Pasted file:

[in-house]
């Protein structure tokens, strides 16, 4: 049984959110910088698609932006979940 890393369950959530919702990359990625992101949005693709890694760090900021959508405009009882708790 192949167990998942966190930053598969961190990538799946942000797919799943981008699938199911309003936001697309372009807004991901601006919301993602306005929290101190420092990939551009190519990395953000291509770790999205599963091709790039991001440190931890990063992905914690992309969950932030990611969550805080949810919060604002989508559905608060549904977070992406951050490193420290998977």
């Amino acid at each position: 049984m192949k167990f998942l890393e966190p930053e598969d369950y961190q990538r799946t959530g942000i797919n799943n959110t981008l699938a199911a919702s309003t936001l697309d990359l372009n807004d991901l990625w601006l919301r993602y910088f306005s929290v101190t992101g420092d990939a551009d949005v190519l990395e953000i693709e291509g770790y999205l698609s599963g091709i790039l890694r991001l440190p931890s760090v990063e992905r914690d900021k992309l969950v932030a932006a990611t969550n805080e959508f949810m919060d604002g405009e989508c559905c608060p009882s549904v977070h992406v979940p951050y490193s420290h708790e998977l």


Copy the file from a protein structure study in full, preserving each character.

[in-house]
């Protein structure tokens, strides 16, 4: 049984959110910088698609932006979940 890393369950959530919702990359990625992101949005693709890694760090900021959508405009009882708790 192949167990998942966190930053598969961190990538799946942000797919799943981008699938199911309003936001697309372009807004991901601006919301993602306005929290101190420092990939551009190519990395953000291509770790999205599963091709790039991001440190931890990063992905914690992309969950932030990611969550805080949810919060604002989508559905608060549904977070992406951050490193420290998977």
């Amino acid at each position: 049984m192949k167990f998942l890393e966190p930053e598969d369950y961190q990538r799946t959530g942000i797919n799943n959110t981008l699938a199911a919702s309003t936001l697309d990359l372009n807004d991901l990625w601006l919301r993602y910088f306005s929290v101190t992101g420092d990939a551009d949005v190519l990395e953000i693709e291509g770790y999205l698609s599963g091709i790039l890694r991001l440190p931890s760090v990063e992905r914690d900021k992309l969950v932030a932006a990611t969550n805080e959508f949810m919060d604002g405009e989508c559905c608060p009882s549904v977070h992406v979940p951050y490193s420290h708790e998977l």